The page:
In Summary
  • I'm very detail-oriented, so I notice the smallest things.
  • Sometimes those little details give me a whole story to share.
  • It could be the sound of somebody's voice, how they walk, talk, different mannerisms.

Shiro Gaitho is the the face behind the beautifully written blog, The Cultured Cow. She describes herself as a quiet storyteller, a mental wanderer and a walking paradox.

She talks to Nation.co.ke about her journey to becoming a creative.

Can you give us some information about yourself and your path to becoming a creative?

Well, I never really thought of myself as a "creative" before. I enjoyed reading from a young age, and writing compositions was one of my favourite things to do in primary school.

I thought I was pretty decent at it (at least my teachers told me I was), so I decided to study Communications, which led me to a newsroom where I worked as a reporter.

I'd have lulls in my day, say while waiting for my stories to be edited, so I started using that time to write down little stories about my experiences, and I ended up blogging around 2010 on shelikessweetthings.blogspot.com

I transitioned to The Cultured Cow while pregnant in early 2017, because I needed something to do besides feeding and changing diapers while on maternity leave.

It's like a public journal of sorts to me, but also where I tell stories about fascinating people I meet and share my love for interior styling. 

Now that I've told you that, I'm actually beginning to think of myself as a creative, ha!

How would you describe your blogging style?

Conversational, laid back, descriptive. I find that I remember the most mundane of things, and the way different people or situations make me feel, so I try to describe them in a way that paints a picture for the reader to see.

What guides you?

I'm guided by an innate desire to remain authentic in a world full of calculated, highly curated perfectionism.

 What have you learnt from influencing so far?

Influencing is such a buzzword these days, I'm often questioning whether those we call "influencers" actually have any tangible influence.

I prefer to think of what I do as storytelling rather than influencing, and I've learned that stories - whether through a blog or ephemeral micro-content on Instagram for example - can be really powerful.

                                                            

What about blogging?

That Kenyans still read. My blogs tend to be a little longer than what we're told people like to read, and I've sometimes considered shortening them so as to appeal to more people, but at the same time I feel that a good story will be read and appreciated regardless of its length.

And as a reader myself, I wish more people would read, because it really does make a difference.

 How did you build your following on social media?

It happened pretty organically; I made no conscious effort to do it. I just share what I'm feeling, thinking, reading, observing, and I guess people have been drawn to that.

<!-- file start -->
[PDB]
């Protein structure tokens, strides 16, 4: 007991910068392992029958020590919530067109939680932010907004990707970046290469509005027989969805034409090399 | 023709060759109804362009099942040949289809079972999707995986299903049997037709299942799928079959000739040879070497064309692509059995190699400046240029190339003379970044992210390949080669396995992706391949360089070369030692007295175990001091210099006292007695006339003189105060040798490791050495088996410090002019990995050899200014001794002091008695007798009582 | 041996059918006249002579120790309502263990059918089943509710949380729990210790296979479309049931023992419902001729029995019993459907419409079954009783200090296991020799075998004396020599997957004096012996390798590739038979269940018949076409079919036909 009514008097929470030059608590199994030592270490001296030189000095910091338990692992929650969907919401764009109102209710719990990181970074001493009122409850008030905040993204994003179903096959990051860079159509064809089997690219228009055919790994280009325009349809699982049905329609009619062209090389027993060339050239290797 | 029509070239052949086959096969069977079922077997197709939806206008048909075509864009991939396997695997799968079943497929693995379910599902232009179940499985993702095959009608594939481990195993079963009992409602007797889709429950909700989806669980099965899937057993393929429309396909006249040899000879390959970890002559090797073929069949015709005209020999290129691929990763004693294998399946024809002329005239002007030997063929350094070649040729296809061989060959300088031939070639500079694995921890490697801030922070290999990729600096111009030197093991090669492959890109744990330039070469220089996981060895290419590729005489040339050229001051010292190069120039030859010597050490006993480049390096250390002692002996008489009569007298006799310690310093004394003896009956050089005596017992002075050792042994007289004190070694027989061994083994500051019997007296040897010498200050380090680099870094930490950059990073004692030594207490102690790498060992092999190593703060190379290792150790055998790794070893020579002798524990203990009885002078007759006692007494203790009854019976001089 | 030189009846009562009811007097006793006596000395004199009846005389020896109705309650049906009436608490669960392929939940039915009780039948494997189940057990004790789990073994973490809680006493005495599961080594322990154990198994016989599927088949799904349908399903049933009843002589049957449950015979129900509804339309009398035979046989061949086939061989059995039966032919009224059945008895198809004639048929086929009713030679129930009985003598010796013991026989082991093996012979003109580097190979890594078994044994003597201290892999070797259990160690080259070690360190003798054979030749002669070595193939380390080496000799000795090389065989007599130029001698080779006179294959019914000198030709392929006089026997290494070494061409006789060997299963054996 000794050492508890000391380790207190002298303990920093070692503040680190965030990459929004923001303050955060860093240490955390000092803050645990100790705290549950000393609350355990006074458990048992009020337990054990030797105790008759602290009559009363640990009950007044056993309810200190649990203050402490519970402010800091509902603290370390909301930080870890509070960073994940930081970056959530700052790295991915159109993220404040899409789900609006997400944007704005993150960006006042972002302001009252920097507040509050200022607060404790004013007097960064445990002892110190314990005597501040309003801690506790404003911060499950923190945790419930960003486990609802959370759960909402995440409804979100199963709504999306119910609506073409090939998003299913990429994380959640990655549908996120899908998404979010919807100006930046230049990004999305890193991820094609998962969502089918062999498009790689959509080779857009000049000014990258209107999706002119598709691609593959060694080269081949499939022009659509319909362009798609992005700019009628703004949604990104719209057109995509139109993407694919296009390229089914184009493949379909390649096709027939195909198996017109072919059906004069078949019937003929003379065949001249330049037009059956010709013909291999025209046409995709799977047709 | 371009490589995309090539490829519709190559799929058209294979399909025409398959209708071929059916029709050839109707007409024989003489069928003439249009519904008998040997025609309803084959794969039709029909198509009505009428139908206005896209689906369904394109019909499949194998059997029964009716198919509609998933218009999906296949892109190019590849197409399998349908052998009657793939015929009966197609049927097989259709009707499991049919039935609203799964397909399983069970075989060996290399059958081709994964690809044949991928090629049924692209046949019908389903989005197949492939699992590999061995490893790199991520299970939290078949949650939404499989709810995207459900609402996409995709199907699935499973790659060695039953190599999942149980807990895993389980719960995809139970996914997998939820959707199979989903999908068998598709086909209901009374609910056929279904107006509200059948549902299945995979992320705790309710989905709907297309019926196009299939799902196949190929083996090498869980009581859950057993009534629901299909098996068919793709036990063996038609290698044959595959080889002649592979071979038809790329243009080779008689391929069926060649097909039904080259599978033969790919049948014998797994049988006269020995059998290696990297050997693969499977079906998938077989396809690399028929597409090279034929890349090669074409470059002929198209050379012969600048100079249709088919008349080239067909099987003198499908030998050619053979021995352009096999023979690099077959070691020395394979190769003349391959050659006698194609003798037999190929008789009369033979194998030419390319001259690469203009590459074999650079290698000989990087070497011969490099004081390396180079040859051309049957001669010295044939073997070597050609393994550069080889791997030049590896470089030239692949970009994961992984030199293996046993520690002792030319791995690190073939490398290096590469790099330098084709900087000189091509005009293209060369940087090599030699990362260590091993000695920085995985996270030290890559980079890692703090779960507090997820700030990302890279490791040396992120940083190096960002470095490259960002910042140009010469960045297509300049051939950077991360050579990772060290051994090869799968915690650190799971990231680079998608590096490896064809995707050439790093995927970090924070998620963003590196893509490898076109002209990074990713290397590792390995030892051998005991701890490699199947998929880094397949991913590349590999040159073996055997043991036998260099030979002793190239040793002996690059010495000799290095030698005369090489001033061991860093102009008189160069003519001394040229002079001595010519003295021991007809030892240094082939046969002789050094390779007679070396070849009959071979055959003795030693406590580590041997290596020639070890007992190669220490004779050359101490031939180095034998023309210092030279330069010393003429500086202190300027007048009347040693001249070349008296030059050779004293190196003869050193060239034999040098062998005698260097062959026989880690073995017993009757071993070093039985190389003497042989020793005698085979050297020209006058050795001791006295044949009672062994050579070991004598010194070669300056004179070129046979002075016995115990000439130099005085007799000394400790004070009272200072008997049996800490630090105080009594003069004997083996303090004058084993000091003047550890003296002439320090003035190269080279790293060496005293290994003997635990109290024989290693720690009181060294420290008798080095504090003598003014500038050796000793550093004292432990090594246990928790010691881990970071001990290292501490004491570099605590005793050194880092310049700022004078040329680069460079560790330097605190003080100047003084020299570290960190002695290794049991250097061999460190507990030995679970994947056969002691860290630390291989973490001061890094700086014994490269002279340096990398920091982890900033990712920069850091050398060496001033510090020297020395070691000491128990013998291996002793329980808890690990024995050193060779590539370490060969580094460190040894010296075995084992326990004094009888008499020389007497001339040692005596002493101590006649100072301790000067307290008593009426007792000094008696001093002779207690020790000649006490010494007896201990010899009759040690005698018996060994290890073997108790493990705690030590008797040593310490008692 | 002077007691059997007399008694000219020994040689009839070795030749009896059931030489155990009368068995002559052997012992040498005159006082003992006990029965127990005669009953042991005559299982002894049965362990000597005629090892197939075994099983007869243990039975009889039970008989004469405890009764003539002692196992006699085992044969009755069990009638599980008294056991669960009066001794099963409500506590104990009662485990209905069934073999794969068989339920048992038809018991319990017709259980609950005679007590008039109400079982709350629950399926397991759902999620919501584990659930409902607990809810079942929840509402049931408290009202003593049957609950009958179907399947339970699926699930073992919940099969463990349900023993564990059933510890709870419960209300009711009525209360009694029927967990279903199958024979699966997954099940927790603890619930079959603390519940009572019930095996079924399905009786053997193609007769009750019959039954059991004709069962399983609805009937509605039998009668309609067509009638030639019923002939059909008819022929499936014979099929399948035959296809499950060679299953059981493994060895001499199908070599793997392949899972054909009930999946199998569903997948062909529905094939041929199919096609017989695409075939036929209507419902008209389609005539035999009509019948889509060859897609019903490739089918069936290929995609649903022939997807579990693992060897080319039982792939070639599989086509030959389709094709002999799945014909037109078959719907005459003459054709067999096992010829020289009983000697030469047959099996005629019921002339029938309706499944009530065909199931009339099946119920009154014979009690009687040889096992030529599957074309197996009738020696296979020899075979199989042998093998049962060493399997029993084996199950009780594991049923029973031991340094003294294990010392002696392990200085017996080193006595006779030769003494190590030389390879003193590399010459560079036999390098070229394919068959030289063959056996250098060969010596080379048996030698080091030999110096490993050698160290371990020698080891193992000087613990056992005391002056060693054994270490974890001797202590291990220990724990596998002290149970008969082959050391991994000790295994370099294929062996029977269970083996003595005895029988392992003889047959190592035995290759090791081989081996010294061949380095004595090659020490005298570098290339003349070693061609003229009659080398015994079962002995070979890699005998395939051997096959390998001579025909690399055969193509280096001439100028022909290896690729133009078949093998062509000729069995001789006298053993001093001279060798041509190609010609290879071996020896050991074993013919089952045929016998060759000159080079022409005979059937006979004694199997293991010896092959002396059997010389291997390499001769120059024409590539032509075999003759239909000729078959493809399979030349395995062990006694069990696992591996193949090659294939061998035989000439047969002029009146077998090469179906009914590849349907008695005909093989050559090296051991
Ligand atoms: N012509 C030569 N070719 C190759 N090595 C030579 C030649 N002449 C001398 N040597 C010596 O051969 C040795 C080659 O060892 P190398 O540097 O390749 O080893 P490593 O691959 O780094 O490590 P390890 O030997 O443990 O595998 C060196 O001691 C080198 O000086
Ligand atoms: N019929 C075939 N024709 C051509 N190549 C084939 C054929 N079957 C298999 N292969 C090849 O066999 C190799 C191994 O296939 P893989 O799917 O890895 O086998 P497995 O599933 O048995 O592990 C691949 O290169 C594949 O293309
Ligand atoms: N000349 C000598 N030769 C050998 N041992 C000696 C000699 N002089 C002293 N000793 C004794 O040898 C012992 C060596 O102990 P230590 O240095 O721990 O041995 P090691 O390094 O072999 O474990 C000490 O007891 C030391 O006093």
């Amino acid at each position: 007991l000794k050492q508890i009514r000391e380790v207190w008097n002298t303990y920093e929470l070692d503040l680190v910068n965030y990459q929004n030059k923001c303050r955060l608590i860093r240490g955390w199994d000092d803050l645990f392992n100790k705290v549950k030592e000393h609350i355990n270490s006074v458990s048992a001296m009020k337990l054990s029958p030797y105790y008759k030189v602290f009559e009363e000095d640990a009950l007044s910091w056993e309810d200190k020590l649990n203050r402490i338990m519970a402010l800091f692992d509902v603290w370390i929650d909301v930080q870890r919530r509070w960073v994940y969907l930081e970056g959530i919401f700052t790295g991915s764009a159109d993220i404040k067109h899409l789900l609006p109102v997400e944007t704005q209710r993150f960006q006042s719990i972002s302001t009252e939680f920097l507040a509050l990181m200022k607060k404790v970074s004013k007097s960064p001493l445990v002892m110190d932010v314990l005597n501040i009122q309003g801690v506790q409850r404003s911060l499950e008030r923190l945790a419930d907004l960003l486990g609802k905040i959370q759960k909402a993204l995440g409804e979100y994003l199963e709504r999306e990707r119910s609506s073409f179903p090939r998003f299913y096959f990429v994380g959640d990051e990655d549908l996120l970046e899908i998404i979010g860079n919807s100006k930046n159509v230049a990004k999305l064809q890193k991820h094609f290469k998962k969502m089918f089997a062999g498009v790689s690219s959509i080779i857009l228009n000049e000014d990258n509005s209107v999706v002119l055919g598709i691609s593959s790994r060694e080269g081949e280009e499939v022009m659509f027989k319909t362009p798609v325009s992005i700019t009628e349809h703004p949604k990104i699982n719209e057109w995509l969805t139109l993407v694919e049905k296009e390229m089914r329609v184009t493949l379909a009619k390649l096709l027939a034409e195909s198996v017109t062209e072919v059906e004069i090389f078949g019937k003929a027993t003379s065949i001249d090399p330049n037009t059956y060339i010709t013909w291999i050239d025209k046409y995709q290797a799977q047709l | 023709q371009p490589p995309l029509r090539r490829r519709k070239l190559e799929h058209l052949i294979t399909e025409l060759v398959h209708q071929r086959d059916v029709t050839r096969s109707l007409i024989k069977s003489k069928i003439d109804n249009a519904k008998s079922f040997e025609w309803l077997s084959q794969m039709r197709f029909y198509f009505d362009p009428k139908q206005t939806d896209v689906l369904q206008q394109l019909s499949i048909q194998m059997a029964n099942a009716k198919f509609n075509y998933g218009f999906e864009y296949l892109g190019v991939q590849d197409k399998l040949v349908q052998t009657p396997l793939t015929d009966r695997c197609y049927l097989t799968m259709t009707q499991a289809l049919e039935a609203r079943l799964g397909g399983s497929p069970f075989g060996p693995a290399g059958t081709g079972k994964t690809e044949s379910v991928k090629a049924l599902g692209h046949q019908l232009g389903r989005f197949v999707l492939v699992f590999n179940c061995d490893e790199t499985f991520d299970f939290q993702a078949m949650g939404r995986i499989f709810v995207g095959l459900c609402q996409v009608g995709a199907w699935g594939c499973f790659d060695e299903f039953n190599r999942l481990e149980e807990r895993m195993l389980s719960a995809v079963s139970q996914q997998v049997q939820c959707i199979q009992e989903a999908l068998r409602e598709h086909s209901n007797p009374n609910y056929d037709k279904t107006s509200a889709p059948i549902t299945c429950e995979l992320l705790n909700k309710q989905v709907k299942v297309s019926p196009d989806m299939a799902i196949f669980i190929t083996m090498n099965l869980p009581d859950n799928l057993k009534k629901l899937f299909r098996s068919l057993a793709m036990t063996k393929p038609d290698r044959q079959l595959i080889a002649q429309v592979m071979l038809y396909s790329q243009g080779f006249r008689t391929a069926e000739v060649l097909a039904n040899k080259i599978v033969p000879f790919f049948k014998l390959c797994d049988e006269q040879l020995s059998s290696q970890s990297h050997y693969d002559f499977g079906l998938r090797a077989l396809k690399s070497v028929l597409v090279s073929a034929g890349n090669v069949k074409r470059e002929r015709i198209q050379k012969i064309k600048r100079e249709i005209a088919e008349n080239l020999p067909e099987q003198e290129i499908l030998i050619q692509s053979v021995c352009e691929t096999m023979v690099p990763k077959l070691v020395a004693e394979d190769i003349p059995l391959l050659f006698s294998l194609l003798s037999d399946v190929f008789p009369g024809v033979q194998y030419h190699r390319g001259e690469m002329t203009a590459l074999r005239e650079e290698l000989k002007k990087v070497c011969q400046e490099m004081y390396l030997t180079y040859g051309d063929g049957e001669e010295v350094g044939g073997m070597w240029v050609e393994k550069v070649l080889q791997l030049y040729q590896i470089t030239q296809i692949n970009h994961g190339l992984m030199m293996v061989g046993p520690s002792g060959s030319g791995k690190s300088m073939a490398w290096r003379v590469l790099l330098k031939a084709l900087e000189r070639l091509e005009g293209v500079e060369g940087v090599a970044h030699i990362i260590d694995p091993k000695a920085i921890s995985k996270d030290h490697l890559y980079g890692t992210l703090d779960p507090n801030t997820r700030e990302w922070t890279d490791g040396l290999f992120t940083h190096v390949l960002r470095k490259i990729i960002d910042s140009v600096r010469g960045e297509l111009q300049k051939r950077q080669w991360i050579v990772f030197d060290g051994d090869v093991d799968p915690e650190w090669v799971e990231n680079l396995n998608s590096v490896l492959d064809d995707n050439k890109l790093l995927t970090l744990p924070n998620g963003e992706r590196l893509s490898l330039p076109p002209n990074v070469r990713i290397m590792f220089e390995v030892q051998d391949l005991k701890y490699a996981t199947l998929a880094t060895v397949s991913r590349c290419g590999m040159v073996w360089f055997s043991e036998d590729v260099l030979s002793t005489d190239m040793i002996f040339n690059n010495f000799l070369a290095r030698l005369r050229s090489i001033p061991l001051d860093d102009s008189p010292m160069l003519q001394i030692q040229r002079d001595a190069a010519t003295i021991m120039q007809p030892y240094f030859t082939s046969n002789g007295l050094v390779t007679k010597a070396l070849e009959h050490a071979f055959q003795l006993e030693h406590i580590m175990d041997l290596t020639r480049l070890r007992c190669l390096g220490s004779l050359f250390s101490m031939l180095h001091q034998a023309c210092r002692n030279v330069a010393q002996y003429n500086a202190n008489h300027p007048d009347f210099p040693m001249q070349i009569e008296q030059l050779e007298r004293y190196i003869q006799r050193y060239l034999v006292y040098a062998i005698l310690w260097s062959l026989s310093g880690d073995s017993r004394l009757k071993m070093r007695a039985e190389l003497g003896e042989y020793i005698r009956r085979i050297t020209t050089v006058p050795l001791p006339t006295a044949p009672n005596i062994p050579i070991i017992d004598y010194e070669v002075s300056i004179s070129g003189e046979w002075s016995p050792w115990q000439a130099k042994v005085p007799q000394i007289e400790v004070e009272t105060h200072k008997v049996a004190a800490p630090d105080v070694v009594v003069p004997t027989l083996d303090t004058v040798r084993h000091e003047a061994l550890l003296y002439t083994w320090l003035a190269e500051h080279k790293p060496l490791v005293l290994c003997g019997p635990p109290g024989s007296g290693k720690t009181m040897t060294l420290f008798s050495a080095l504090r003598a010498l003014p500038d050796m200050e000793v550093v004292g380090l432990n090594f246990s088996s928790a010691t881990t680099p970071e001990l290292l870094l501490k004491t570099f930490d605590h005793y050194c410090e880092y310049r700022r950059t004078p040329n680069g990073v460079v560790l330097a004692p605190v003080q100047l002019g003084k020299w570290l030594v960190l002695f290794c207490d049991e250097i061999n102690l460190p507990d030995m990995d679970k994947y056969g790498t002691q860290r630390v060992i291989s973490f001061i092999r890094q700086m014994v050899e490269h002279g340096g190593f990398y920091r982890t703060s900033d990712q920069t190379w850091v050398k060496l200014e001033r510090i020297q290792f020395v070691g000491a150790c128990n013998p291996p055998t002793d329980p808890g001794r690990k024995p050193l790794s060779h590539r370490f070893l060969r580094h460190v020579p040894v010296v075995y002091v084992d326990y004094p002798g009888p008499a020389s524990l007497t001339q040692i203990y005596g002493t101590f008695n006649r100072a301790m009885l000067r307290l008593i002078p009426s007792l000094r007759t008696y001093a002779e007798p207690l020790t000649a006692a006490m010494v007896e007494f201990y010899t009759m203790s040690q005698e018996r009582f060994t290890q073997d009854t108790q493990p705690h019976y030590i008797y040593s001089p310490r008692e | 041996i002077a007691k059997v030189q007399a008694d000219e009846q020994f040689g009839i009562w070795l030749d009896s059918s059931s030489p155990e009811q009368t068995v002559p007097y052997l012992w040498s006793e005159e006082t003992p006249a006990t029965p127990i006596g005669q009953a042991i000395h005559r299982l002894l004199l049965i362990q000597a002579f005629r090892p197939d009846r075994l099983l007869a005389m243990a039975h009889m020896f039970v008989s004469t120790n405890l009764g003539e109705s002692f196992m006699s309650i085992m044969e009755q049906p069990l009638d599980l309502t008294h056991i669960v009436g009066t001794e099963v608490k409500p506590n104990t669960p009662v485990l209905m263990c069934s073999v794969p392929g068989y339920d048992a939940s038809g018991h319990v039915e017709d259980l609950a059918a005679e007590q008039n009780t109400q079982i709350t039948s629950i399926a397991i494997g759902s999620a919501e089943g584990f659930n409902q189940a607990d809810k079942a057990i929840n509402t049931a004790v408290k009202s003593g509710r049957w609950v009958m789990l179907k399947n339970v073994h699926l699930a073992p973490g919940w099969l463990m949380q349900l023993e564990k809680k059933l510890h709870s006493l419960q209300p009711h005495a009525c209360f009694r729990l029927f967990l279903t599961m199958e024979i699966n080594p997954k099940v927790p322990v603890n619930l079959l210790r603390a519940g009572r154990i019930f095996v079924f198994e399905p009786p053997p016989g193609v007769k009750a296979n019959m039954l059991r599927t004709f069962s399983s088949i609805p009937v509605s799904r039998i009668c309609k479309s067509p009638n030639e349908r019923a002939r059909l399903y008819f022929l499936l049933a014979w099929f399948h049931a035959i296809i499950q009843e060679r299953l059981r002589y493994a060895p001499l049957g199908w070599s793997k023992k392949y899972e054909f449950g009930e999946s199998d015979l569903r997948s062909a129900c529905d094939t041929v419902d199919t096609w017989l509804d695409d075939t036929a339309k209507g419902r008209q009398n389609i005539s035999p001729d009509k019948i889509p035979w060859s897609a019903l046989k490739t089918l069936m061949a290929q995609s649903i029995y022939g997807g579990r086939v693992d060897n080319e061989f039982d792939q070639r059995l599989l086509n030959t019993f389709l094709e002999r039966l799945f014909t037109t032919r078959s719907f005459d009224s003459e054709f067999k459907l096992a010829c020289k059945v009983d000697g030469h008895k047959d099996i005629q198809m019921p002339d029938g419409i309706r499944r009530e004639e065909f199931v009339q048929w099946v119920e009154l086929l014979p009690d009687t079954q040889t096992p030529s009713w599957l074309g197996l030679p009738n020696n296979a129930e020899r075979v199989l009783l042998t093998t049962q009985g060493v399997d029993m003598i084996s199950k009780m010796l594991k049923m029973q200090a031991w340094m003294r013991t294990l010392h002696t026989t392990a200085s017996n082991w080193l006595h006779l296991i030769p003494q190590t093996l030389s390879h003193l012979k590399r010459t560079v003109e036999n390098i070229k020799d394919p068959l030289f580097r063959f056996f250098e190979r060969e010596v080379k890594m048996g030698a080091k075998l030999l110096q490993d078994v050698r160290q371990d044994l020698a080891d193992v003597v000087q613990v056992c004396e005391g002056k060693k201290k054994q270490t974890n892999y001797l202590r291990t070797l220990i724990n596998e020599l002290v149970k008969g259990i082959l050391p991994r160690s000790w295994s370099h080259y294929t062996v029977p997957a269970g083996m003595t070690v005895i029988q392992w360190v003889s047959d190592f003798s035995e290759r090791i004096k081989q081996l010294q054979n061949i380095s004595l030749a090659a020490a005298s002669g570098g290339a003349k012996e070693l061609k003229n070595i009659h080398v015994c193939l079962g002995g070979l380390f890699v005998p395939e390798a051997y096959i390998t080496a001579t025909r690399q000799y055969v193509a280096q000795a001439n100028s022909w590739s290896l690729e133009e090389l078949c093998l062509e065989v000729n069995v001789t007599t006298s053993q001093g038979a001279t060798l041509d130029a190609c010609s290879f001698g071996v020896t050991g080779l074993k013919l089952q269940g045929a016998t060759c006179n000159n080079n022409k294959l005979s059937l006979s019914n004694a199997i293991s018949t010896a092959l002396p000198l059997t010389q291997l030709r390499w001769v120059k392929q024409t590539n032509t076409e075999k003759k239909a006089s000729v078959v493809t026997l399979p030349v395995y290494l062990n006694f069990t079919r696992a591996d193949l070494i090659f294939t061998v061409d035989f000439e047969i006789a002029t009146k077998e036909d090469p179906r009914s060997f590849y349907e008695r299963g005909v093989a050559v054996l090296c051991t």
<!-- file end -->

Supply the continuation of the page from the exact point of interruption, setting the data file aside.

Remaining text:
What strategy has helped you best in getting more traffic to your blog?

I haven't had a clear strategy in place to be honest, but whatever traffic I get I attribute to my ability to share stories that people identify with.

I'm told I make people laugh, even if I don't consider myself a funny person. I like to think that I make people feel something through my stories. 

There's a quote I like by Samuel Johnson, an 18th Century English author. He said: "What is written without effort is in general read without pleasure." So I put effort into what I share on the blog, on Instagram, and now on my YouTube channel. 

What would you say is the best service a blogger can give his/her readers?

Consistency. It's something I've struggled with, which I'm trying to conquer. Some days I want to write all day and have a bunch of stories up one after the other; other days I literally have no idea why I even have a blog, especially when the writer's block kicks in.

But I'm trying to be consistent, because even the most loyal of readers will get tired of checking for new content if they never find any.

What is your ideal working environment?

I like some relative quiet when I'm working on my content. I usually have 90s RnB playing softly in the background (music was so good in that decade), herbal tea in my favourite mug or a glass of wine, and a very unhealthy snack.

Who has greatly influenced your blogging? And how?

Would I be a narcissist if I said that I've influenced my own blogging? I only say this because I focus on myself: what I'm thinking, feeling, what I've seen, who I've met. It's all very subjective, all shaped by my personal experiences.

In addition to that, motherhood has definitely influenced my writing.

Not so much in style, but in the kind of content I've been able to create and share as a result of this experience.

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